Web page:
People learn skills and acquire knowledge beyond their specific job requirements. This enables them to appreciate or perform other roles and tasks. Flexibility allows peoples to move freely within the organization. It also ensures that any individual will be able to cope rapidly with changing environments, such as those that exist in modern times. There will be also room for trying out new ideas without having to worry about mistakes. Employee’s creative contribution is recognised and new ideas are free to flourish. Due to the fact, that learning requires social interaction and interpersonal communication skills, employees will become better at these activities. The sharing of common knowledge is quite important for a company, because nobody knows everything about a job. Within a team in a learning organization in general, information and knowledge flows around more freely. This makes for higher productivity within teams and between teams as they build on each other’s strengths. Trust between team members increases and hence they value each other’s opinion more. “Learning Organization” will increase the awareness, responsibility, and improve relations between people at a personal level. By knowing more about other people’s roles, need and tasks, members can manage their time better and plan their work more efficiently. This dependency is decreased as learning is enhanced, letting people get on with their own job better as they rely less on others.

An active learning organization will have at its heart the concept of continuous learning. Therefore it will always be improving in its techniques and methods.

A company’s first priority is its customer’s needs. A learning organization cuts the excess bureaucracy normally involved with customer relations allowing greater contact between the two. If the customer requirements change, learning organizations can adapt faster and cope more efficiently with this change.

New problems and challenges can be met faster using the increased resource in a company. Moreover, this creativity, rise to an increased synergy. The interaction between high performing teams produces a result, which is higher than was planned or expected from them.

5. Conclusion

During the research for this paper, I found out that there is a long tradition in the development field of recognising untapped human potential in all human beings as well as the power of learning. There are a lot of powerful ideas like two of them: “development should be a “mutual learning experience”, or “critical analysis of one’s reality can be a powerful tool for empowerment and collective action”.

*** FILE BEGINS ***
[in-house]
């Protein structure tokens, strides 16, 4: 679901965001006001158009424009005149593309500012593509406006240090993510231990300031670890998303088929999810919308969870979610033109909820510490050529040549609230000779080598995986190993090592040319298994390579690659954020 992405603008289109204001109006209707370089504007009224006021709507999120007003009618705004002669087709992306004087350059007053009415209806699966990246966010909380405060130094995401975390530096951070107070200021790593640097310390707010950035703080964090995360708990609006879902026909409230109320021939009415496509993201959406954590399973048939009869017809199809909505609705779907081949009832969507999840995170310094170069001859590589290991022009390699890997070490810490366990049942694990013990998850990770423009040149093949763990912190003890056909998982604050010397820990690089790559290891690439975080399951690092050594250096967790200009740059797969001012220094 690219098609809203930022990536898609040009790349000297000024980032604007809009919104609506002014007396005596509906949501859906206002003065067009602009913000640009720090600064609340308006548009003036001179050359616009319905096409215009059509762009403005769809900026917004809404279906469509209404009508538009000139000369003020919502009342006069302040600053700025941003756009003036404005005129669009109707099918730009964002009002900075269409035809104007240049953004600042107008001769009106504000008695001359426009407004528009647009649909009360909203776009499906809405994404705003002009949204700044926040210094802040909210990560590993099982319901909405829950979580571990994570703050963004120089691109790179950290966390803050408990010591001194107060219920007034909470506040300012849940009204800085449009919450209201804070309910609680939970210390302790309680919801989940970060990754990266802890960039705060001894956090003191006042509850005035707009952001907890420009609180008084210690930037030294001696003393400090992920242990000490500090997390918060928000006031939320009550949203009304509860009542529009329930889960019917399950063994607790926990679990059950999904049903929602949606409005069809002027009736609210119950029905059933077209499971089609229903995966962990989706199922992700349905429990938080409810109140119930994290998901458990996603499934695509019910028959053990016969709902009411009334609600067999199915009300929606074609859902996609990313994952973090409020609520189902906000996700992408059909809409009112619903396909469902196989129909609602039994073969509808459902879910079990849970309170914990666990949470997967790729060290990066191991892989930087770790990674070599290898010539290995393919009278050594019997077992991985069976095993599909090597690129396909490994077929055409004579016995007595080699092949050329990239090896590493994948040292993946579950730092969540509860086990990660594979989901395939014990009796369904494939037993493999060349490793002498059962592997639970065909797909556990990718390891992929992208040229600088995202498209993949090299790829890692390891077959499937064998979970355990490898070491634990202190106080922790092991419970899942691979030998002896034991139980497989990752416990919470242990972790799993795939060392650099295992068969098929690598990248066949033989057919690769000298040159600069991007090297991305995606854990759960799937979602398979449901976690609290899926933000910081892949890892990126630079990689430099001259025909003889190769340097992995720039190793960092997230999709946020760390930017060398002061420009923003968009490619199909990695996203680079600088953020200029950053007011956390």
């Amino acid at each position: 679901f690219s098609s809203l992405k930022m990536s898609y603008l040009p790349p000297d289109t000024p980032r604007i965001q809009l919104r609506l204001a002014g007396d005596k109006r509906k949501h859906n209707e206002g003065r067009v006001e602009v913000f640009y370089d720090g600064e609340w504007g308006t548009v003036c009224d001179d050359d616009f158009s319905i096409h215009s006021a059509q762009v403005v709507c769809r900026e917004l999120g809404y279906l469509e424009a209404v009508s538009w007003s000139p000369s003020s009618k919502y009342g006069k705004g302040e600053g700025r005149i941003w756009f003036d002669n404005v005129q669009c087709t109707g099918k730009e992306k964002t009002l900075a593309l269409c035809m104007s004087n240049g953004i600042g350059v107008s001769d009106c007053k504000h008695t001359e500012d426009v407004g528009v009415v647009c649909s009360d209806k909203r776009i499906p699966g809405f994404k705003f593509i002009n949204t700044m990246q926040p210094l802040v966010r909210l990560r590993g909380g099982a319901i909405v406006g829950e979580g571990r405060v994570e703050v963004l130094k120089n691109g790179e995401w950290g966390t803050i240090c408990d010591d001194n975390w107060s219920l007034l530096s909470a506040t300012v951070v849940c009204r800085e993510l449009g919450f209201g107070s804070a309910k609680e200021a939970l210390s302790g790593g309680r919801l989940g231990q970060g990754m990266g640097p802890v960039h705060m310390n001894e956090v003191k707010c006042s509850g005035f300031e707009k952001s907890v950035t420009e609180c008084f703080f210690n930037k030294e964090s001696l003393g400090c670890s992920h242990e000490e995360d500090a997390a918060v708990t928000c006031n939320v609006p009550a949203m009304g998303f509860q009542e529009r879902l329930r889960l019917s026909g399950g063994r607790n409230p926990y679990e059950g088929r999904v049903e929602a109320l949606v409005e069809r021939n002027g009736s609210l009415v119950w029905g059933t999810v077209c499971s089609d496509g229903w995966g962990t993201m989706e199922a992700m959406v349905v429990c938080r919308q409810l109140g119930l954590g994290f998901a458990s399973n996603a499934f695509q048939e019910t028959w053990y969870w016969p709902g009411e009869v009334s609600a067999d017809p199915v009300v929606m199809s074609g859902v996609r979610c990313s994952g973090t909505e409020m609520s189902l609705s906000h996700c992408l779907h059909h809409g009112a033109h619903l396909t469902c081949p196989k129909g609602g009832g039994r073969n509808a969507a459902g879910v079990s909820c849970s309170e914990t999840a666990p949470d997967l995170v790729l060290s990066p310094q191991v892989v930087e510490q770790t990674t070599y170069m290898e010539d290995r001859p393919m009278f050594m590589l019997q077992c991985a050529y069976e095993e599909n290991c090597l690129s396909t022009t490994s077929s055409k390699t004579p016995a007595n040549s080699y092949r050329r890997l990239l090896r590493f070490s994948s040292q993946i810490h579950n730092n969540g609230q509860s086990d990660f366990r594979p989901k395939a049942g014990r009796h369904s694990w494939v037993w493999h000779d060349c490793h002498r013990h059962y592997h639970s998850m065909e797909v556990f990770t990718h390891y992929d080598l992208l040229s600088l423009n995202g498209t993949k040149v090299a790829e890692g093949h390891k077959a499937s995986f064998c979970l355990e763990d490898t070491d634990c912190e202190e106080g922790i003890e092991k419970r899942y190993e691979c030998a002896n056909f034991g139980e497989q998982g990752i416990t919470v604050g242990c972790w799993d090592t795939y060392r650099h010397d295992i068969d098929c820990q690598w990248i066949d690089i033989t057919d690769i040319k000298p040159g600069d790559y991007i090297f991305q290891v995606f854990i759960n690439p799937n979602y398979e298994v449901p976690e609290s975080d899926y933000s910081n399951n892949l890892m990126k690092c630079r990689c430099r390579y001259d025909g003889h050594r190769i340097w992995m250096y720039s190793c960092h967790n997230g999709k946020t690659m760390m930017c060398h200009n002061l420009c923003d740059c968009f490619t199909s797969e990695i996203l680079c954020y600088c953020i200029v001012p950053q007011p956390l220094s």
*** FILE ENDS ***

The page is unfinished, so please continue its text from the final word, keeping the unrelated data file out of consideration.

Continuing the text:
The journey to becoming a “Learning Organization” has no clear destination. This is because learning itself is a continual process (Garratt 1999; O’Malley & O’Donoghe 2001).

No matter how well a “Learning Organisation” is performing, they will never be able to say, “We are there! There is nothing more to learn”.

So, in many ways the journey for become a learning organisation is like the search for the Holy Grail, or the elusive pearl of wisdom. Despite this, it is worth to jump up, because the model of a learning organization for the benefits that it offers us an increasingly competitive (The Maturity Factor) and changing our business environment. This experience will be a worthwhile developmental process, and all those involved will learn much along the way. In the future, organizations will be “hopefully” base on knowledge and not just physical assets such as land or products. The most important employee will be a “knowledge worker” and employees will be judged on their ability to learn. A learning culture will help to understand the customer’s needs better. And last but not least all this actions will support the major goal of a company to make profit and keep shareholder happy.

6. Bibliography

Larry Liberty, Ph.D., The Maturity Factor, Liberty Consulting Team, 2002

Peter M. Senge, Fifth Discipline, Doubleday Books, 1994

1 of 13 pages


Development of a Learning Organization
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Development, Learning, Organization
Quote paper
Executive MBA Manuela Mühlbauer (Author), 2004, Development of a Learning Organization, Munich, GRIN Verlag,